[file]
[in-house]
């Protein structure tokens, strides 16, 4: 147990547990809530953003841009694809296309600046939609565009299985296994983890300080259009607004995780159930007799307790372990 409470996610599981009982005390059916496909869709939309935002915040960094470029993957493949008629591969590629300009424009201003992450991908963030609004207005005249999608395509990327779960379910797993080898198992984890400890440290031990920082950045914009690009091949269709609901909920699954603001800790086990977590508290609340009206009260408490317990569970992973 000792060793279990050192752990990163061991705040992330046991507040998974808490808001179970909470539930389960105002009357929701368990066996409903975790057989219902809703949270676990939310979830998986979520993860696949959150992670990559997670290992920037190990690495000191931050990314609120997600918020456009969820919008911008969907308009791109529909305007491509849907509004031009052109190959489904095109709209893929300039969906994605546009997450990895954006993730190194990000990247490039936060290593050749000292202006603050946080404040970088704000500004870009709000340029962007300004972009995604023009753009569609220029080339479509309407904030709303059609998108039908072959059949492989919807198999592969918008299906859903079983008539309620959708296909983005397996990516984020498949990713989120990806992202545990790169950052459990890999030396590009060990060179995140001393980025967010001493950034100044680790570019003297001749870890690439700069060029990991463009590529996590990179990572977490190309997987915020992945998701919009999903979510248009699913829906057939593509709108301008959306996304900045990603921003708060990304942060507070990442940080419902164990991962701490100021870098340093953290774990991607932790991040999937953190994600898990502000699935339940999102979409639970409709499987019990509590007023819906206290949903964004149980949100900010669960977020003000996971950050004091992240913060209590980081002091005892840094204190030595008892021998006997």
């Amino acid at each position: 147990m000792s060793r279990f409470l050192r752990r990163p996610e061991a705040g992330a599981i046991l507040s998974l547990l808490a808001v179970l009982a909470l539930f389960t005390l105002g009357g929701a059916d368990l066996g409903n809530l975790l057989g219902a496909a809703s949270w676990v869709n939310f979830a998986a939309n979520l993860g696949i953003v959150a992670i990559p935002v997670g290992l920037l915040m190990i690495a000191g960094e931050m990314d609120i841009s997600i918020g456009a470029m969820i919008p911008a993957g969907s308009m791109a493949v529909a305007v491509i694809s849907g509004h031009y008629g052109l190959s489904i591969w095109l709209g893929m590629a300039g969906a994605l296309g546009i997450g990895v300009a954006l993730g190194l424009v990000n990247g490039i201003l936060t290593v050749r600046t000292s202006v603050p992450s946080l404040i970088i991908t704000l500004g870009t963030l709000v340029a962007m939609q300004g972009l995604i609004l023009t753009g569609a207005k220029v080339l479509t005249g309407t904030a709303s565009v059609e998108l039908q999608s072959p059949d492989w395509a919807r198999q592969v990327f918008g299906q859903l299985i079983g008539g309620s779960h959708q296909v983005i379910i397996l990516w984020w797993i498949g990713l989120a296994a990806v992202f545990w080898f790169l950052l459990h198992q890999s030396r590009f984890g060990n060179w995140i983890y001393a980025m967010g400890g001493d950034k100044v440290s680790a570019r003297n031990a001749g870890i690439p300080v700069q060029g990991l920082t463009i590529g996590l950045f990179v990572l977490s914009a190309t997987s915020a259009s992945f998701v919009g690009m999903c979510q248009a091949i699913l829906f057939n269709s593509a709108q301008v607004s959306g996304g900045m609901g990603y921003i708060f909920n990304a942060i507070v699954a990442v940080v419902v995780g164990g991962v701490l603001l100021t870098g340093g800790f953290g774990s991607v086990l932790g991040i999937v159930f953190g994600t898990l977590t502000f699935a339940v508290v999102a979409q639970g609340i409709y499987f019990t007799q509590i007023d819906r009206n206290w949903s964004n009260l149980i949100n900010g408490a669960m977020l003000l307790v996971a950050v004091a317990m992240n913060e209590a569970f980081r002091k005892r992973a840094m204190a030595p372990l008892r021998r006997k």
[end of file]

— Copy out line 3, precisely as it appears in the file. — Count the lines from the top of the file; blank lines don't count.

């Amino acid at each position: 147990m000792s060793r279990f409470l050192r752990r990163p996610e061991a705040g992330a599981i046991l507040s998974l547990l808490a808001v179970l009982a909470l539930f389960t005390l105002g009357g929701a059916d368990l066996g409903n809530l975790l057989g219902a496909a809703s949270w676990v869709n939310f979830a998986a939309n979520l993860g696949i953003v959150a992670i990559p935002v997670g290992l920037l915040m190990i690495a000191g960094e931050m990314d609120i841009s997600i918020g456009a470029m969820i919008p911008a993957g969907s308009m791109a493949v529909a305007v491509i694809s849907g509004h031009y008629g052109l190959s489904i591969w095109l709209g893929m590629a300039g969906a994605l296309g546009i997450g990895v300009a954006l993730g190194l424009v990000n990247g490039i201003l936060t290593v050749r600046t000292s202006v603050p992450s946080l404040i970088i991908t704000l500004g870009t963030l709000v340029a962007m939609q300004g972009l995604i609004l023009t753009g569609a207005k220029v080339l479509t005249g309407t904030a709303s565009v059609e998108l039908q999608s072959p059949d492989w395509a919807r198999q592969v990327f918008g299906q859903l299985i079983g008539g309620s779960h959708q296909v983005i379910i397996l990516w984020w797993i498949g990713l989120a296994a990806v992202f545990w080898f790169l950052l459990h198992q890999s030396r590009f984890g060990n060179w995140i983890y001393a980025m967010g400890g001493d950034k100044v440290s680790a570019r003297n031990a001749g870890i690439p300080v700069q060029g990991l920082t463009i590529g996590l950045f990179v990572l977490s914009a190309t997987s915020a259009s992945f998701v919009g690009m999903c979510q248009a091949i699913l829906f057939n269709s593509a709108q301008v607004s959306g996304g900045m609901g990603y921003i708060f909920n990304a942060i507070v699954a990442v940080v419902v995780g164990g991962v701490l603001l100021t870098g340093g800790f953290g774990s991607v086990l932790g991040i999937v159930f953190g994600t898990l977590t502000f699935a339940v508290v999102a979409q639970g609340i409709y499987f019990t007799q509590i007023d819906r009206n206290w949903s964004n009260l149980i949100n900010g408490a669960m977020l003000l307790v996971a950050v004091a317990m992240n913060e209590a569970f980081r002091k005892r992973a840094m204190a030595p372990l008892r021998r006997k």